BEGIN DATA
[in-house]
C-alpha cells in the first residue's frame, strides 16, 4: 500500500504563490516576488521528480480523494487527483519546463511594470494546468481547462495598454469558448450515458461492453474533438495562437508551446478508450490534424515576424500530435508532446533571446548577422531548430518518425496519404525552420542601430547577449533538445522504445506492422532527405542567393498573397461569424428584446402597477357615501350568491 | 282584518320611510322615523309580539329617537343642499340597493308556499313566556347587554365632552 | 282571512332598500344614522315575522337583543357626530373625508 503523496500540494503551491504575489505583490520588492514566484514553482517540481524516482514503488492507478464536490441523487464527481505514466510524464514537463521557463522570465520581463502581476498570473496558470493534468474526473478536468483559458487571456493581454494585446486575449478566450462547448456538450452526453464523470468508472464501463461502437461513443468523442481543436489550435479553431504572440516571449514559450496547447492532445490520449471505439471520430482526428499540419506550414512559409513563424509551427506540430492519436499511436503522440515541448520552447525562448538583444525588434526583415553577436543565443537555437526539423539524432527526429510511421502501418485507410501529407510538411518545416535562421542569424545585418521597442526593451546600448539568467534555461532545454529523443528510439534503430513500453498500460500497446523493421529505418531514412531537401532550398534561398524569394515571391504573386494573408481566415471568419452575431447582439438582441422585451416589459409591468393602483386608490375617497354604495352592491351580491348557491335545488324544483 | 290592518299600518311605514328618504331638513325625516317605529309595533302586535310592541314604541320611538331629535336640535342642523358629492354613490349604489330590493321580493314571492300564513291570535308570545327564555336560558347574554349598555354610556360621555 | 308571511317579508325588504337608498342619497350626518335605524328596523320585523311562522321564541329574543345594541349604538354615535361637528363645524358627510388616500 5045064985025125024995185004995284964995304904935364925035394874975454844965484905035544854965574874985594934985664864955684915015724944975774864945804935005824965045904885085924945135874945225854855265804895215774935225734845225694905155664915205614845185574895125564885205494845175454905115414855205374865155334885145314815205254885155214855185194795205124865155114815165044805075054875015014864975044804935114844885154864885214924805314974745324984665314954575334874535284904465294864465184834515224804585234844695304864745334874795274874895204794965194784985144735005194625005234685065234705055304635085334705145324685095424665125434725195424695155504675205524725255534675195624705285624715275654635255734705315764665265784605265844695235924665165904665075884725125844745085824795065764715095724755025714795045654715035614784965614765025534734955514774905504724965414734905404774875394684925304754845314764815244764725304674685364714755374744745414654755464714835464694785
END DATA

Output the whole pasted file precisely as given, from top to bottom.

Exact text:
[in-house]
C-alpha cells in the first residue's frame, strides 16, 4: 500500500504563490516576488521528480480523494487527483519546463511594470494546468481547462495598454469558448450515458461492453474533438495562437508551446478508450490534424515576424500530435508532446533571446548577422531548430518518425496519404525552420542601430547577449533538445522504445506492422532527405542567393498573397461569424428584446402597477357615501350568491 | 282584518320611510322615523309580539329617537343642499340597493308556499313566556347587554365632552 | 282571512332598500344614522315575522337583543357626530373625508 503523496500540494503551491504575489505583490520588492514566484514553482517540481524516482514503488492507478464536490441523487464527481505514466510524464514537463521557463522570465520581463502581476498570473496558470493534468474526473478536468483559458487571456493581454494585446486575449478566450462547448456538450452526453464523470468508472464501463461502437461513443468523442481543436489550435479553431504572440516571449514559450496547447492532445490520449471505439471520430482526428499540419506550414512559409513563424509551427506540430492519436499511436503522440515541448520552447525562448538583444525588434526583415553577436543565443537555437526539423539524432527526429510511421502501418485507410501529407510538411518545416535562421542569424545585418521597442526593451546600448539568467534555461532545454529523443528510439534503430513500453498500460500497446523493421529505418531514412531537401532550398534561398524569394515571391504573386494573408481566415471568419452575431447582439438582441422585451416589459409591468393602483386608490375617497354604495352592491351580491348557491335545488324544483 | 290592518299600518311605514328618504331638513325625516317605529309595533302586535310592541314604541320611538331629535336640535342642523358629492354613490349604489330590493321580493314571492300564513291570535308570545327564555336560558347574554349598555354610556360621555 | 308571511317579508325588504337608498342619497350626518335605524328596523320585523311562522321564541329574543345594541349604538354615535361637528363645524358627510388616500 5045064985025125024995185004995284964995304904935364925035394874975454844965484905035544854965574874985594934985664864955684915015724944975774864945804935005824965045904885085924945135874945225854855265804895215774935225734845225694905155664915205614845185574895125564885205494845175454905115414855205374865155334885145314815205254885155214855185194795205124865155114815165044805075054875015014864975044804935114844885154864885214924805314974745324984665314954575334874535284904465294864465184834515224804585234844695304864745334874795274874895204794965194784985144735005194625005234685065234705055304635085334705145324685095424665125434725195424695155504675205524725255534675195624705285624715275654635255734705315764665265784605265844695235924665165904665075884725125844745085824795065764715095724755025714795045654715035614784965614765025534734955514774905504724965414734905404774875394684925304754845314764815244764725304674685364714755374744745414654755464714835464694785